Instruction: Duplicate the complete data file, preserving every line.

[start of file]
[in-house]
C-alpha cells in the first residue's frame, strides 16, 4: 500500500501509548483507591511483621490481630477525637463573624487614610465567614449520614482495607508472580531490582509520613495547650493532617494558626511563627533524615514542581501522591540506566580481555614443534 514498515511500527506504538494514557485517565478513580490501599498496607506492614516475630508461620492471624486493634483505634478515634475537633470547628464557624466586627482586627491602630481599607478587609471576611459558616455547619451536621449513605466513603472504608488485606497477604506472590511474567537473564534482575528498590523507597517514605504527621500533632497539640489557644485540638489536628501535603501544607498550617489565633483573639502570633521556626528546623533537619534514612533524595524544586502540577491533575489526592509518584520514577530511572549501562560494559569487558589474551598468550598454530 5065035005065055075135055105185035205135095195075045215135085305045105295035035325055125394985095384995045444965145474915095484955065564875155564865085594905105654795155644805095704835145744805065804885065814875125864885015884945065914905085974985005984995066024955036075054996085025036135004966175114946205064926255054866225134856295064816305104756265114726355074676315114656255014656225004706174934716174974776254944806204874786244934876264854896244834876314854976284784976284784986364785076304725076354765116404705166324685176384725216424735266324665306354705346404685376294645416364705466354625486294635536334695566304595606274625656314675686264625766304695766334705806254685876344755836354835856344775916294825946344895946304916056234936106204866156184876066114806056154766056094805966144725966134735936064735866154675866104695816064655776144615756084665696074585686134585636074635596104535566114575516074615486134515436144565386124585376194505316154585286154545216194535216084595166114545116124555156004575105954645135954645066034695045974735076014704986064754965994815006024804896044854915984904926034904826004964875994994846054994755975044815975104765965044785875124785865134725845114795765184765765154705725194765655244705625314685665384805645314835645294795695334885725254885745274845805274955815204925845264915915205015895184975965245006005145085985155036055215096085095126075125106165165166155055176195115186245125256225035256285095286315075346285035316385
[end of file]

[in-house]
C-alpha cells in the first residue's frame, strides 16, 4: 500500500501509548483507591511483621490481630477525637463573624487614610465567614449520614482495607508472580531490582509520613495547650493532617494558626511563627533524615514542581501522591540506566580481555614443534 514498515511500527506504538494514557485517565478513580490501599498496607506492614516475630508461620492471624486493634483505634478515634475537633470547628464557624466586627482586627491602630481599607478587609471576611459558616455547619451536621449513605466513603472504608488485606497477604506472590511474567537473564534482575528498590523507597517514605504527621500533632497539640489557644485540638489536628501535603501544607498550617489565633483573639502570633521556626528546623533537619534514612533524595524544586502540577491533575489526592509518584520514577530511572549501562560494559569487558589474551598468550598454530 5065035005065055075135055105185035205135095195075045215135085305045105295035035325055125394985095384995045444965145474915095484955065564875155564865085594905105654795155644805095704835145744805065804885065814875125864885015884945065914905085974985005984995066024955036075054996085025036135004966175114946205064926255054866225134856295064816305104756265114726355074676315114656255014656225004706174934716174974776254944806204874786244934876264854896244834876314854976284784976284784986364785076304725076354765116404705166324685176384725216424735266324665306354705346404685376294645416364705466354625486294635536334695566304595606274625656314675686264625766304695766334705806254685876344755836354835856344775916294825946344895946304916056234936106204866156184876066114806056154766056094805966144725966134735936064735866154675866104695816064655776144615756084665696074585686134585636074635596104535566114575516074615486134515436144565386124585376194505316154585286154545216194535216084595166114545116124555156004575105954645135954645066034695045974735076014704986064754965994815006024804896044854915984904926034904826004964875994994846054994755975044815975104765965044785875124785865134725845114795765184765765154705725194765655244705625314685665384805645314835645294795695334885725254885745274845805274955815204925845264915915205015895184975965245006005145085985155036055215096085095126075125106165165166155055176195115186245125256225035256285095286315075346285035316385